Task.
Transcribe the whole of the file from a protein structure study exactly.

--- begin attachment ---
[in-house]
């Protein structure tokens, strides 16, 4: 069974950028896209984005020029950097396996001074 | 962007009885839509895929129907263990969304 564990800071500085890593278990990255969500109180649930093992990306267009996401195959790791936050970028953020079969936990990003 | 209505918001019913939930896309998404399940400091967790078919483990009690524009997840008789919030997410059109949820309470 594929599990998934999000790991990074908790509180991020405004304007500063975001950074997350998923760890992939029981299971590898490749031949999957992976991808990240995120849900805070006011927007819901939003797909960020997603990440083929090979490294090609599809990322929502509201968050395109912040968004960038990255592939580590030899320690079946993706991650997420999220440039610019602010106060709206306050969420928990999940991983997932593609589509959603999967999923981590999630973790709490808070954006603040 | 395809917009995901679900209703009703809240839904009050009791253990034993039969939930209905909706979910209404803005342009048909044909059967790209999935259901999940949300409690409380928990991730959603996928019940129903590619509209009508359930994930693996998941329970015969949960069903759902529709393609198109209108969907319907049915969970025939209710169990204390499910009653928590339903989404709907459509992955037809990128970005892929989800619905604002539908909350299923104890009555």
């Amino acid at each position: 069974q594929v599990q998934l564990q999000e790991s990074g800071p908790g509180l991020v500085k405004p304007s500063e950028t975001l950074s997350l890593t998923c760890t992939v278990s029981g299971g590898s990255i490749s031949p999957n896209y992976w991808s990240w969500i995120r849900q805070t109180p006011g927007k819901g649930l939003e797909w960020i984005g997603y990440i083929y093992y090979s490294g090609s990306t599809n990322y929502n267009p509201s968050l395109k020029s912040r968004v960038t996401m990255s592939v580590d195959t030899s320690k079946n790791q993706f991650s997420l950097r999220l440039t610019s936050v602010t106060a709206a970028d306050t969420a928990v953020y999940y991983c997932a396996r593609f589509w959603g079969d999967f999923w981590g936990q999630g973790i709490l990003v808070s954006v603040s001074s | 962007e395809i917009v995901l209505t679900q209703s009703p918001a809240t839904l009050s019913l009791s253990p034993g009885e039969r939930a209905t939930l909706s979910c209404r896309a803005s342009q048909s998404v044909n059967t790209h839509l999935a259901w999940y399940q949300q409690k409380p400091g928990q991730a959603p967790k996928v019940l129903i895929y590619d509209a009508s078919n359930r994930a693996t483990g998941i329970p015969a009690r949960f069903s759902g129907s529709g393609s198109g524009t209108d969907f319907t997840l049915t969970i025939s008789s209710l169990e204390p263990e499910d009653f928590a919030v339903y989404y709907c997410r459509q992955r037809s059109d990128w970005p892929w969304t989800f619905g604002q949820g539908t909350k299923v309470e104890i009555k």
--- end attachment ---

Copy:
[in-house]
């Protein structure tokens, strides 16, 4: 069974950028896209984005020029950097396996001074 | 962007009885839509895929129907263990969304 564990800071500085890593278990990255969500109180649930093992990306267009996401195959790791936050970028953020079969936990990003 | 209505918001019913939930896309998404399940400091967790078919483990009690524009997840008789919030997410059109949820309470 594929599990998934999000790991990074908790509180991020405004304007500063975001950074997350998923760890992939029981299971590898490749031949999957992976991808990240995120849900805070006011927007819901939003797909960020997603990440083929090979490294090609599809990322929502509201968050395109912040968004960038990255592939580590030899320690079946993706991650997420999220440039610019602010106060709206306050969420928990999940991983997932593609589509959603999967999923981590999630973790709490808070954006603040 | 395809917009995901679900209703009703809240839904009050009791253990034993039969939930209905909706979910209404803005342009048909044909059967790209999935259901999940949300409690409380928990991730959603996928019940129903590619509209009508359930994930693996998941329970015969949960069903759902529709393609198109209108969907319907049915969970025939209710169990204390499910009653928590339903989404709907459509992955037809990128970005892929989800619905604002539908909350299923104890009555």
């Amino acid at each position: 069974q594929v599990q998934l564990q999000e790991s990074g800071p908790g509180l991020v500085k405004p304007s500063e950028t975001l950074s997350l890593t998923c760890t992939v278990s029981g299971g590898s990255i490749s031949p999957n896209y992976w991808s990240w969500i995120r849900q805070t109180p006011g927007k819901g649930l939003e797909w960020i984005g997603y990440i083929y093992y090979s490294g090609s990306t599809n990322y929502n267009p509201s968050l395109k020029s912040r968004v960038t996401m990255s592939v580590d195959t030899s320690k079946n790791q993706f991650s997420l950097r999220l440039t610019s936050v602010t106060a709206a970028d306050t969420a928990v953020y999940y991983c997932a396996r593609f589509w959603g079969d999967f999923w981590g936990q999630g973790i709490l990003v808070s954006v603040s001074s | 962007e395809i917009v995901l209505t679900q209703s009703p918001a809240t839904l009050s019913l009791s253990p034993g009885e039969r939930a209905t939930l909706s979910c209404r896309a803005s342009q048909s998404v044909n059967t790209h839509l999935a259901w999940y399940q949300q409690k409380p400091g928990q991730a959603p967790k996928v019940l129903i895929y590619d509209a009508s078919n359930r994930a693996t483990g998941i329970p015969a009690r949960f069903s759902g129907s529709g393609s198109g524009t209108d969907f319907t997840l049915t969970i025939s008789s209710l169990e204390p263990e499910d009653f928590a919030v339903y989404y709907c997410r459509q992955r037809s059109d990128w970005p892929w969304t989800f619905g604002q949820g539908t909350k299923v309470e104890i009555k």